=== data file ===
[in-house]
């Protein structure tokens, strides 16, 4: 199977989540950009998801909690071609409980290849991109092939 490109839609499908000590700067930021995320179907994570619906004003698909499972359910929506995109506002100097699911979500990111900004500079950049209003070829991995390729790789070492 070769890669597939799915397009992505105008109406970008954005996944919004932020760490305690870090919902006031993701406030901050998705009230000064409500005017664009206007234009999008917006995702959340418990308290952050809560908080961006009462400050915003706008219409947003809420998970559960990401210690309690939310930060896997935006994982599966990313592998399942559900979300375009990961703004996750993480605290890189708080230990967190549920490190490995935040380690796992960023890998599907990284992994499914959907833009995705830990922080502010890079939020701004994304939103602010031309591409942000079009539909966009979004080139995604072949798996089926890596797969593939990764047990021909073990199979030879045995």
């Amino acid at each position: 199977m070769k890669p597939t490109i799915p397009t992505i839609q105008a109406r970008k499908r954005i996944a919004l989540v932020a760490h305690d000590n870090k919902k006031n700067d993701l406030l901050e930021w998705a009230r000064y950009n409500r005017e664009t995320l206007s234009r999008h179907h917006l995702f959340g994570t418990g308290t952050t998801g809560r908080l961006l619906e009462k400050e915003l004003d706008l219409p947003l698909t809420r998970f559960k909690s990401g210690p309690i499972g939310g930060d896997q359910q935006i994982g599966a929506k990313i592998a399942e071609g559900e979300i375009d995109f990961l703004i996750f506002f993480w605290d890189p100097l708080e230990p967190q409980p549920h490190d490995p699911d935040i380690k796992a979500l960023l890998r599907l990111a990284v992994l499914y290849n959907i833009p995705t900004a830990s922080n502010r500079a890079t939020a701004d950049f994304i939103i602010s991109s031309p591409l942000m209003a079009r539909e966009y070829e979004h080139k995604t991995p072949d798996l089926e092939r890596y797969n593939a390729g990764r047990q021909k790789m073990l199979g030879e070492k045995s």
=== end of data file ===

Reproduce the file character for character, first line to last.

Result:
[in-house]
């Protein structure tokens, strides 16, 4: 199977989540950009998801909690071609409980290849991109092939 490109839609499908000590700067930021995320179907994570619906004003698909499972359910929506995109506002100097699911979500990111900004500079950049209003070829991995390729790789070492 070769890669597939799915397009992505105008109406970008954005996944919004932020760490305690870090919902006031993701406030901050998705009230000064409500005017664009206007234009999008917006995702959340418990308290952050809560908080961006009462400050915003706008219409947003809420998970559960990401210690309690939310930060896997935006994982599966990313592998399942559900979300375009990961703004996750993480605290890189708080230990967190549920490190490995935040380690796992960023890998599907990284992994499914959907833009995705830990922080502010890079939020701004994304939103602010031309591409942000079009539909966009979004080139995604072949798996089926890596797969593939990764047990021909073990199979030879045995």
């Amino acid at each position: 199977m070769k890669p597939t490109i799915p397009t992505i839609q105008a109406r970008k499908r954005i996944a919004l989540v932020a760490h305690d000590n870090k919902k006031n700067d993701l406030l901050e930021w998705a009230r000064y950009n409500r005017e664009t995320l206007s234009r999008h179907h917006l995702f959340g994570t418990g308290t952050t998801g809560r908080l961006l619906e009462k400050e915003l004003d706008l219409p947003l698909t809420r998970f559960k909690s990401g210690p309690i499972g939310g930060d896997q359910q935006i994982g599966a929506k990313i592998a399942e071609g559900e979300i375009d995109f990961l703004i996750f506002f993480w605290d890189p100097l708080e230990p967190q409980p549920h490190d490995p699911d935040i380690k796992a979500l960023l890998r599907l990111a990284v992994l499914y290849n959907i833009p995705t900004a830990s922080n502010r500079a890079t939020a701004d950049f994304i939103i602010s991109s031309p591409l942000m209003a079009r539909e966009y070829e979004h080139k995604t991995p072949d798996l089926e092939r890596y797969n593939a390729g990764r047990q021909k790789m073990l199979g030879e070492k045995s």